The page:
That vague, mysterious phrase—“diversity in STEM fields”—has swept across the academic community like wildfire in recent years.
It is a major part of the “Mines 2014-2024 Strategic plan”. This plan outlines the programs and research opportunities designed for underrepresented groups, and the conversations that abound from the enrollment statistics released each year.
“Having different ideas and perspectives is critical in order to address the complex economic, social, and environmental challenges of our future,” expressed Deb Lasich, Associate Vice President for Diversity and Inclusion.
Increasing diversity is very clearly defined as a Mines’ goal—yet engineering’s persistent white, male majority reveals that the campus community is failing to reach the heart of the issue.
“It’s a slow, steady climb,” admits Lasich. In the past 23 years, the proportion of female undergraduate students at Mines has increased by a mere 4.4%. In 1992, women made up 23.4% of the undergraduate population in compared to 27.8% in 2015.
The proportion of Mines undergraduate students who identify as a minority has similarly increased from 11.9% in 1999 to 18.5% in 2015, but remains far below that of the US demographic.
“The question I became fascinated with is: ‘What is it about engineering that makes it so difficult for women and underrepresented groups to want to be in it?” expressed Dr. Juan Lucena, Director of the Humanitarian Engineering Department.
Mines now boasts the largest Society of Women Engineers (SWE) chapter in the nation, but increases in gender diversity are as rapid as hoped for.
“Nationally, we are above the trend, but that doesn’t mean we are finished by any means,” Lasich explained of female enrollment.
WISEM (Women in Science, Engineering, and Math), SWE, and the Admissions Office have designed many initiatives designed to encourage middle and high school aged girls to pursue engineering. However, many feel that the problem runs deeper.
“The problem is inside the curriculum,” asserted Lucena in regards to the lack of diversity in engineering. “It divides the world into two realms: the technical and the social.”
Lucena explained that when students cannot see a clear link between the problems that they solve in their classes and the change that they would like to make in the world, they often become discouraged and choose to study something else. When students cannot see a clear link between the problems given in class and the change that they would like to make in the world, they often become discouraged and choose to study something else.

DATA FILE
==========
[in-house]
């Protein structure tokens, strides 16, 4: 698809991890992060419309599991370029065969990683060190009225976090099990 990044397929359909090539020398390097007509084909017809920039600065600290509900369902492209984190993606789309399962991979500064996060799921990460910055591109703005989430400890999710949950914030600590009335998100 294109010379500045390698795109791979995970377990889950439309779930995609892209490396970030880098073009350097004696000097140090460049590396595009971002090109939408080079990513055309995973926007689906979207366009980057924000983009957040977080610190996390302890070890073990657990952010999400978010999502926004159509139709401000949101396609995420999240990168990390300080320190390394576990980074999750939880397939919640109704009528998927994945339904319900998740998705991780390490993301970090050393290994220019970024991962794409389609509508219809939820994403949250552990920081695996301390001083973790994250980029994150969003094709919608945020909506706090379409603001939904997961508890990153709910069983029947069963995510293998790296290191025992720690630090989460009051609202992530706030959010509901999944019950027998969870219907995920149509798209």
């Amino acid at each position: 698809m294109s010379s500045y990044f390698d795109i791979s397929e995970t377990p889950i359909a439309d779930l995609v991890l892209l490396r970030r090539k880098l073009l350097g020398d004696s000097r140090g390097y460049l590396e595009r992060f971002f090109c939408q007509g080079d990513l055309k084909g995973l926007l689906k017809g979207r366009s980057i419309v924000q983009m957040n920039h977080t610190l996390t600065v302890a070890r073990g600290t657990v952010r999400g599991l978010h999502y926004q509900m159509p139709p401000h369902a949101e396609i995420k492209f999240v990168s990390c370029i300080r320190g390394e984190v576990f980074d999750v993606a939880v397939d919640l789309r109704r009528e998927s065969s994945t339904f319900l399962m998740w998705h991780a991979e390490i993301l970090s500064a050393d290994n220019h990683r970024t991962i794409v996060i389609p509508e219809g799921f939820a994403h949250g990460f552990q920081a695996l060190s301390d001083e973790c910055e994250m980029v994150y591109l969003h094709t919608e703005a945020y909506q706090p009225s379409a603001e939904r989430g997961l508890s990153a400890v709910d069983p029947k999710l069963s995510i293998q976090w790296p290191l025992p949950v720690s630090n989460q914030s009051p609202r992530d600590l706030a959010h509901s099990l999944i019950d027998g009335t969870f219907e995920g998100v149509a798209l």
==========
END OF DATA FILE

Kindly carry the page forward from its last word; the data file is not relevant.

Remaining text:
By Lucena’s definition, engineering cannot be diversified by solutions that are marginal to the curriculum, such as summer bridge-building programs and professional societies targeting specific demographics. Instead, the key to diversifying the field is to empasize the links between the technical and social aspects of a supposedly human-centered science.
“I am trying to connect the engineering and the social through humanitarian engineering as a big bridge between these two,” stated Lucena. “And it is not by coincidence that most of the students are women.” Many programs on campus that focus specifically on socially relevant issues like health and the environment, such as the Chemical and Biochemical Engineering major and the Civil and Environmental Engineering majors, display similar numbers of women students.
Yet, changing the fundamental way that engineering is perceived on campus is not an easy task. Lucena is convinced that even abstract disciplines, like computer science or electrical engineering, can make human connections. The problem lies, however, in convincing those who control the curriculum.
Beyond Gender, Race
Lasich explained that demographers estimate that by 2050, the U.S. will no longer have a majority racial/ethnic demographic. With this in mind, it is more important than ever to have unique ideas circulating in all engineering disciplines.
“If we don’t have diversity, we can’t be innovative, we can’t be creative. You need to plan with, and not for, when dealing with people and communities different than yourself,” Lasich expressed. President Paul Johnson is also focused on increasing the number of female faculty members by modifying the recruitment and hiring process.
The Office of Diversity and Inclusion will be publishing a comprehensive report next year on campus demographics, including enrollment, hiring, and minority specific programs. Additionally, Mines is working on increasing diversity in areas that cannot be as easily seen or quantified, like diversity of thought.
For instance, 2015-2016 marks the first year of the Nucleus Program, a Theme Learning Community (TLC) designed to foster learning and communication among first generation and low-income students. Mines administration hopes to maintain an open forum of communication with students regarding diversity and be willing to adapt as new issues arise. In response to the needs of students and employee requests, all new campus buildings will now be required to have mother’s rooms, gender-neutral restrooms, and infant changing tables in all restrooms.
“By having a more diverse community of students, faculty, and staff at Mines, our graduates will be better leaders, community members, and world citizens,” Lasich explained.
Any solution requires more than just new organizations and better public relations with underrepresented groups.
“Those people who benefit from keeping everything [the same] are never willing to reflect on what is happening inside of engineering,” Lucena argued. “But we want our engineering to have social relevance and to do good for the world.”
Above: Infographic based on 2015-2016 Mines Enrollment Report.
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